Another useful essential oil for digestion is peppermint. Research shows that peppermint oil works to provide rapid relief of IBS symptoms. In a 4-week, randomized, double-blind, placebo-controlled clinical trial, 72 patients with IBS received either peppermint oil or placebo. The peppermint group experienced a 40 percent reduction in total IBS symptoms after 4 weeks, which was superior to the 24 percent decrease of symptoms reported by the patients in the placebo group. After just 24 hours of using peppermint oil, the treatment group experienced a decrease in symptoms of 19.6 percent. (8)
Oils with standardized content of components (marked FCC, for Food Chemicals Codex) are required[by whom?] to contain a specified amount of certain aroma chemicals that normally occur in the oil. There is no law that the chemicals cannot be added in synthetic form to meet the criteria established by the FCC for that oil. For instance, "lemongrass essential oil must contain 75% aldehyde to meet the FCC profile for that oil, but that aldehyde can come from a chemical refinery instead of from lemongrass."  To say that FCC oils are "food grade" makes them seem natural when they are not necessarily so.
What are essential oils good for? Well, here are the many oils uses for your body (including oral, hair and skin care), general health (such as for allergies, digestion and sleep), the home (DIY all-purpose cleaner, mold killer, etc.) and recipes (including with healthy foods, drinks and sweets!). And see my handy essential oils uses chart to tell you exactly how much of each oil to utilize.
Before we talk about where I buy my essential oils, I think it’s important to discuss two terms often used in the buying controversy: “therapeutic grade” and “certified pure therapeutic grade”. It’s important to note that there is no agency that regulates these terms, rather they are made up by the essential oil industry. Don’t let these terms fool you or effect your buying.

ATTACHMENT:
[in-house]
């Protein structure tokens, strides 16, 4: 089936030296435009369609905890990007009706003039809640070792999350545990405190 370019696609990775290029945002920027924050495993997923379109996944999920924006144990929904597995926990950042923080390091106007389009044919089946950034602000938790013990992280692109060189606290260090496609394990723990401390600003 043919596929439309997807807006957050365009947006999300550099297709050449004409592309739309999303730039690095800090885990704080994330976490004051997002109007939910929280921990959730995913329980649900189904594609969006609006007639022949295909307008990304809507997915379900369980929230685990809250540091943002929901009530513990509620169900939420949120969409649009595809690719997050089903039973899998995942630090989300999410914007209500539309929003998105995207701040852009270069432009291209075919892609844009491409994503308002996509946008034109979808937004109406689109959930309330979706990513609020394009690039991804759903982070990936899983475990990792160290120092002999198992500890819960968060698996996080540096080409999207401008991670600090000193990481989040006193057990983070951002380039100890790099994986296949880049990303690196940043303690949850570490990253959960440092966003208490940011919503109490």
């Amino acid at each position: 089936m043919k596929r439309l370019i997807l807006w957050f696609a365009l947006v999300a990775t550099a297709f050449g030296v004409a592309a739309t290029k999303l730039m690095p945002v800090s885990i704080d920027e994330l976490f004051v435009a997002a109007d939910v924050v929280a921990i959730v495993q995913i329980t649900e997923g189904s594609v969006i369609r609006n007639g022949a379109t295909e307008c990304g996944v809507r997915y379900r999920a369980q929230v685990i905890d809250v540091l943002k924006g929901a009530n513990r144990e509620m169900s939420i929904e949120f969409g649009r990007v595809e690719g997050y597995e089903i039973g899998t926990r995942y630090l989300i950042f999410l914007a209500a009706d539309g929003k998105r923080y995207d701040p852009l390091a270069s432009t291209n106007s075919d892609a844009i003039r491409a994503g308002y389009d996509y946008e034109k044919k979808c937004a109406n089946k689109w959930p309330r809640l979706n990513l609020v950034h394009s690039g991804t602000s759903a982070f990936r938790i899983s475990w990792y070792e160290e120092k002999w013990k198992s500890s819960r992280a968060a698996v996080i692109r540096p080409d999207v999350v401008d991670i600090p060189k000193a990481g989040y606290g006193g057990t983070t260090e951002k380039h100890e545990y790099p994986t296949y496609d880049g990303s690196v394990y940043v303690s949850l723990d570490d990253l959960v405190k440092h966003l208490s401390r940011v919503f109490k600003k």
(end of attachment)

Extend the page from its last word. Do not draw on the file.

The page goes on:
Peppermint is a very recognizable scent, after all they make gum that smells like peppermint. But Peppermint is so much more than just a nostalgic, fresh aroma. This oil can be diffused to create a stimulating, focused atmosphere for daily tasks. You can also apply it topically to create a cool, tingling sensation on the skin, which can be very soothing after hard physical activity. Peppermint can help relieve headaches, curb appetite, settle an upset tummy and is great for an afternoon pick me up.
Topically – this is the most popular way to use it. (and what I do most of the time) Place on your head (around the crown), behind ears, wrists or on the vita flex points. You can dilute the oil with a carrier oil, such as coconut oil (any natural vegetable oil is fine too, such as grape seed, olive, avocado or jojoba) to reduce the strength or smell of the oil if it’s too much.
The inhaled aroma from these "essential" oils is widely believed to stimulate brain function. Essential oils can also be absorbed through the skin, where they travel through the bloodstream and can promote whole-body healing. A form of alternative medicine, aromatherapy is gaining momentum. It is used for a variety of applications, including pain relief, mood enhancement and increased cognitive function.